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June 8, 2009

Catching up with Jason Fabini

Here's one that makes you feel old. At least in my case.

It's actually happened before, but this is a guy who had an NFL career that most only dream of. Jason Fabini, a Bearcat from 1993-1997 is retiring from pro football after an 11-year career (eight with the Jets, a year with the Cowboys, and the last two with the Washington Redskins).

I found this out as I was approaching 471 on the way home from UC the other day after trying to track Fabini down for a couple days.

"I'm retiring," he confirmed. "I played 11 years with some great organizations. I made some life-long friends and I've had some great experiences. The last two years in Washington I really enjoyed. It was a nice group of guys-we were pretty good-but never good enough I guess."

I mentioned to Jason that his retirement brought to a close that great recruiting class of April '98 that saw five Bearcats go to "the league". (A refresher: Artrell Hawkins in round 2, Brad Jackson in round 3, Fabini in round 4, Derrick Ransom in round 6 and Rod Monroe in round 7.)

"I guess that's good," Fabini said. "We did have a good class come out in '98. We actually had some good talent on that team. I guess sometimes talent doesn't equal wins. I think everyone that plays sports knows that."

Not that the '97 team was a flop. Far from it.

It's just that I've always said that team easily could've been 10-1 going into that Humanitarian Bowl.

"8-4 with the bowl game, I just think we had a lot of talent and we probably lost some games we should've won," Fabini said in agreement.

Like most of his class, the bowl game in Boise stands out in Fabini's college career.

"Definitely, it was something that hadn't been done in 47 years and that group of guys on the team was able to do it," Jason said. "I think now it's a regular thing (bowl games) which is great. But, when we went it hadn't been done in 47 years. We were good enough my first year there to go to a bowl, but nobody wanted us (1993 Tim Murphy team that went 8-3). I think just by going to the bowl game that year put UC football back on the map somehow. It made people recognize that we did play football at UC and we had good players."

Individually, I recalled a touchdown Fabini scored late in '97. As the sideline reporter, I found his Mom in the stands and went up and put her on the air. (I never felt obligated to be tied to the sidelines.)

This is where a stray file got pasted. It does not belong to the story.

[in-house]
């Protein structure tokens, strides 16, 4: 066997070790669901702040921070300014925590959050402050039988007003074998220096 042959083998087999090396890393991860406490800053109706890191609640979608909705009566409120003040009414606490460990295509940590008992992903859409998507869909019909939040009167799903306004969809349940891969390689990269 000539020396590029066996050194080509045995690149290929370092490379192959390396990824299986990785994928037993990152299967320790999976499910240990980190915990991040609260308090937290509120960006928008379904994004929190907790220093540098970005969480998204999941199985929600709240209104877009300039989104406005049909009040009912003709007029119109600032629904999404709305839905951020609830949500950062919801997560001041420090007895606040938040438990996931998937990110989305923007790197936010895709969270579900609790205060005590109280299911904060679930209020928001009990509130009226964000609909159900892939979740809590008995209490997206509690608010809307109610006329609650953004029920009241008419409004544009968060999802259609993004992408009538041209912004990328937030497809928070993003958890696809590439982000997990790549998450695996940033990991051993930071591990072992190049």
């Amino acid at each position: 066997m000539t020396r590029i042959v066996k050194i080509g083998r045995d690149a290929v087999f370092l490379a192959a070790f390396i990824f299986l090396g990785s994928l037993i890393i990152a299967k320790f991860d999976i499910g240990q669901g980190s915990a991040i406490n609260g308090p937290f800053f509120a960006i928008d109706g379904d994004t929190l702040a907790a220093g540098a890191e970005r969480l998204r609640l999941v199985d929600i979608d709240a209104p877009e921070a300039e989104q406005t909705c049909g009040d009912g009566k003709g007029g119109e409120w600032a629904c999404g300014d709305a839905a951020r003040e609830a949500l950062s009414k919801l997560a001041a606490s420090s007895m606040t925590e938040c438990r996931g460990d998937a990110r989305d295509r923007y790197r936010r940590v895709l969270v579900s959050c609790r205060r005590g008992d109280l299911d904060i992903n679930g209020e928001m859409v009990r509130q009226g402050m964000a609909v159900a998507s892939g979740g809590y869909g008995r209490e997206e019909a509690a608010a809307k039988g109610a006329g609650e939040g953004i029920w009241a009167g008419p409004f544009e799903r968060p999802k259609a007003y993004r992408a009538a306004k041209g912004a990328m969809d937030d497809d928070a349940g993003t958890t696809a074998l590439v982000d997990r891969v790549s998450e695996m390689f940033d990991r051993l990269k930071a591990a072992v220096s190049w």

"Yeah, I fell on one," Fabini recalled.

I told him years from now that fall will be a leaping grab in the endzone.

"Yeah, high leaping catch...maybe a 20-yard-run too!" laughed Fabini.

As many have seen, the football operations have changed dramatically since Jason Fabini played his last game as a Bearcat in 1997. Particularly, in strength and conditioning.

"The training I'm sure is a lot different you know," said Fabini. "We had a great strength coach then in Mickey Marotti (left UC for Notre Dame, now with Urban Meyer at Florida)."

Mickey didn't have near the facilities that Paul Longo has now.

"When I was in town when we (the Redskins) played the Bengals, I went up there and Wid (Football Administrator John Widecan) showed me the new facility," Fabini said. "I'm telling you the weight room they have now is unbelievable! I saw the campus and it's really beautiful. It's great to see it and to think about where the campus has come in 10 years. When I was walking around an NFL locker room, I had some pride in Cincinnati and the way they've been playing football the last couple of years."

And, Jason was able to be in Miami this past January for the Orange Bowl to witness more Bearcat history.

"It was unbelievable," Fabini repeated. "I actually went to the game. Unfortunately, we (the Redskins) didn't make the playoffs, so I was able to go. It was great. I couldn't believe all the people in the stands. It was unbelievable, it really was!"

Not a bad response from a guy who actually participated in NFL playoff games in venues like Dolphin (now Land Shark) Stadium.

"I was in nine, maybe 10," Fabini remembered. "I did play in an AFC championship game (Jets in '99) but we couldn't beat the Broncos to go to the Super Bowl."

Now, the behemoth 6-7 312 -pound Fabini will retire at the ripe, young age of 34. He'll be 35 in August. After 11 years in the NFL, we'll do what Rick Minter would often say and "take our hat off to him".

Next order of business?

"I've got four boys, I've got a lot of work," Fabini said. "I don't know. Starting this summer I'm going to do an internship with the Kansas City Chiefs. I'm going to go out there and work with my offensive line coach I had with the Jets my first four years. I'm going to do that and see how I like it. Coaches are amazing, they put a lot of time into their craft and I don't know if I'm willing to make that commitment at this time. But, I'm going to go out there and see if I like it and see if it's something I might want to do in the future."

I would think anyone that survived 11 pro seasons would be a great resource for any team.

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